Looking at God's World
“Blessed are the peacemakers, for they will be called children of God” (Matthew 5:9).
In the aftermath of our recent killing days, many followers of Christ have arisen to take on the mantle of peacemakers. We need all Christians to be peacemakers.
The late Baptist pastor, Herschel Hobbs, said Christ is a peacemaker between God and humanity (Colossians 1:20-22) and between people (Ephesians 2:12-18).
Our peace with God is what causes us to seek peace in all of our interactions. We want to help bring God’s peace to others. And in being such peacemakers, we are revealed as children of God.
That’s the way we are supposed to be. Why is it not? Why are we not more actively pursuing peace in our world?
One of the reasons we are not peacemakers is that we are not merciful, and Jesus spoke to the importance of mercy. “Blessed are the merciful, for they will receive mercy” (Matthew 5:7).
We are not peacemakers also because we are not humble. The Bible is full of affirmations of humility and condemnations of pride. Jesus said, “Blessed are the poor in spirit, for theirs is the kingdom of heaven” (Matthew 5:3).
We don’t promote peace because we like to fight, especially we men. We battle over intellectual territory like our ancient ancestors battled over hunting grounds. Jesus said, “Blessed are the meek, for they will inherit the earth” (Matthew 5:5).
We fail to pursue peace because we are not pursuing God’s righteousness. World history and our personal histories are littered with the spectacles of our desires to pursue what we think is right and not what God said is right and good and holy. Jesus said, “Blessed are those who hunger and thirst for righteousness, for they will be filled” (Matthew 5:6).
We do not pursue God’s peace because it will be resisted. God’s peace involves the shaking of a corrupt world. God’s peace can only come as evil is opposed, and sinful people embrace parts of the evil, sometimes without knowing it. To pursue God’s peace in the world will disturb our own societal peace. We will be opposed, even by those closest to us — our family and friends. For the sake of harmony in our tight-knit circles, it is easy to allow our ingrained prejudices to go unchallenged. Our harmony and God’s peace are not the same. Jesus said, “Blessed are those who are persecuted for righteousness’ sake, for theirs is the kingdom of heaven” (Matthew 5:10). And, “Blessed are you when people revile you and persecute you and utter all kinds of evil against you falsely on my account” (Matthew 5:11).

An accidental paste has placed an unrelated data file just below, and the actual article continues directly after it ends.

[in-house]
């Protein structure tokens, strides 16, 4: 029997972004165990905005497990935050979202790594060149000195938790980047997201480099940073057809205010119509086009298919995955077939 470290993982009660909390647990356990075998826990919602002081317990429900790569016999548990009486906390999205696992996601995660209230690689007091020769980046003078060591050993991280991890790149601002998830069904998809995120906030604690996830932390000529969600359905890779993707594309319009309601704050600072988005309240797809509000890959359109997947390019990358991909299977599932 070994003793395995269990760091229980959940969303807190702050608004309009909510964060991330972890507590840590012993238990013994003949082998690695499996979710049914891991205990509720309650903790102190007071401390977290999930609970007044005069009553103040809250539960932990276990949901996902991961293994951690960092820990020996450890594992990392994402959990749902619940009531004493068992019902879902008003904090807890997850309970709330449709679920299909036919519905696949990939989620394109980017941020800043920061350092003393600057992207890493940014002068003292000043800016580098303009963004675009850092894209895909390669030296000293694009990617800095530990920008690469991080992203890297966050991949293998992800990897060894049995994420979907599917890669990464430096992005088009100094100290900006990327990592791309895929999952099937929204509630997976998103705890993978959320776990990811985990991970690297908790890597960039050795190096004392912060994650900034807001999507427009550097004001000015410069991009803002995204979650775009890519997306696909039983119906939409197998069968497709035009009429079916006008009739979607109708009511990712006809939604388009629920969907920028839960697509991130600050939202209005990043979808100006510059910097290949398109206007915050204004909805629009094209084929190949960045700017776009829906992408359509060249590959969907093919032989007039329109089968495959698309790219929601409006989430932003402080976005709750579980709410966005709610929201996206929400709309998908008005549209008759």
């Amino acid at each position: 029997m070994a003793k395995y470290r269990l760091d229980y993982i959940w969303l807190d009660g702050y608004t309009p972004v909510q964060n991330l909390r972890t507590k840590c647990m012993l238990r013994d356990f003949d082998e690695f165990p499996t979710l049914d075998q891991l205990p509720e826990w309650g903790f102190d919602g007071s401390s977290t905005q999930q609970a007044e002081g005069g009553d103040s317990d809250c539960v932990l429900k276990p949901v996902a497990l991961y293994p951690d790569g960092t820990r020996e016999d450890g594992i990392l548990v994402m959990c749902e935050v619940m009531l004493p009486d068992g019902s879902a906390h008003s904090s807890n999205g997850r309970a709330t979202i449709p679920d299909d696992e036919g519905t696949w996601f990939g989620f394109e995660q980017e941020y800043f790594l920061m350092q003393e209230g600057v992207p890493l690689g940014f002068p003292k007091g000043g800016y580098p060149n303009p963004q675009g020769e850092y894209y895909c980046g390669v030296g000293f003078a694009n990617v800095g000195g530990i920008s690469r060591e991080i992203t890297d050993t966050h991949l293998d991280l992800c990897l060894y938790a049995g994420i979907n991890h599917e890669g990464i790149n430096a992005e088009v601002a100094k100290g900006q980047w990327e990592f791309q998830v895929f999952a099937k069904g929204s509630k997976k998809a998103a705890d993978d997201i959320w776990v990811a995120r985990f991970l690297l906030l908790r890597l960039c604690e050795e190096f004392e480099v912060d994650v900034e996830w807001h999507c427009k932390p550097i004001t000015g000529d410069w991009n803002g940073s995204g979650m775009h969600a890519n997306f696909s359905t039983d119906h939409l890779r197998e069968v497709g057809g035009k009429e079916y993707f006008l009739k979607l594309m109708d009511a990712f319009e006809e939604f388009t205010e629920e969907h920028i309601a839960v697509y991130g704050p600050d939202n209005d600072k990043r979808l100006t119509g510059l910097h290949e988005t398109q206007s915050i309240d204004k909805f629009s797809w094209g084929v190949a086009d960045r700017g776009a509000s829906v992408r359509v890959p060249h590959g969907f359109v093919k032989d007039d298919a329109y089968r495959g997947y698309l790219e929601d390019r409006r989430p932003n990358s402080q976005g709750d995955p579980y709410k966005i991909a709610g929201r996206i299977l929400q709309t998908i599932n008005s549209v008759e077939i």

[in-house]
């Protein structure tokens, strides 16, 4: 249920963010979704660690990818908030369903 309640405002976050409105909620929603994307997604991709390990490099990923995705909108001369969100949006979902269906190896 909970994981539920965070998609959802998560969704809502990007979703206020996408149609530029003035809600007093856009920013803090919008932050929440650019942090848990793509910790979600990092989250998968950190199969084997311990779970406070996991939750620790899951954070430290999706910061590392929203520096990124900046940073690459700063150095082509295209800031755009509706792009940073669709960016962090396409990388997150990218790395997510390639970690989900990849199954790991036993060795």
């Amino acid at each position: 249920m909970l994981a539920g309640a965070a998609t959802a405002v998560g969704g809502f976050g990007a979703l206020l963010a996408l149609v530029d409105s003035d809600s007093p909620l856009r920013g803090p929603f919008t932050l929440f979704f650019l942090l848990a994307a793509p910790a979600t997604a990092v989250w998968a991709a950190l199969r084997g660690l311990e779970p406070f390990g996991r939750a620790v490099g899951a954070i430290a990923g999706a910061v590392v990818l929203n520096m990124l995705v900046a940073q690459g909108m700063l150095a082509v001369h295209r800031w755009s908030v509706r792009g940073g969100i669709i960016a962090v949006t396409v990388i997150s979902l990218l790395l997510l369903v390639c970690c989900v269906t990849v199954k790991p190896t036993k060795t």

And we do not even grieve for the loss of this broader peace because we are so comfortable in our our own self-centered worlds. To get out of our own little worlds will cause us to hurt for our neighbors. Jesus said, “Blessed are those who mourn, for they will be comforted” (Matthew 5:4).
If we will allow God to make us the peacemakers we are designed to be, then we will experience something new and glorious. We will have gotten beyond our own self-centered thinking and living. We will be living more like Jesus, who said, “Blessed are the pure in heart, for they will see God” (Matthew 5:8)
May we all see God more clearly. And as we do, may we all see our neighbors differently, with purity and love.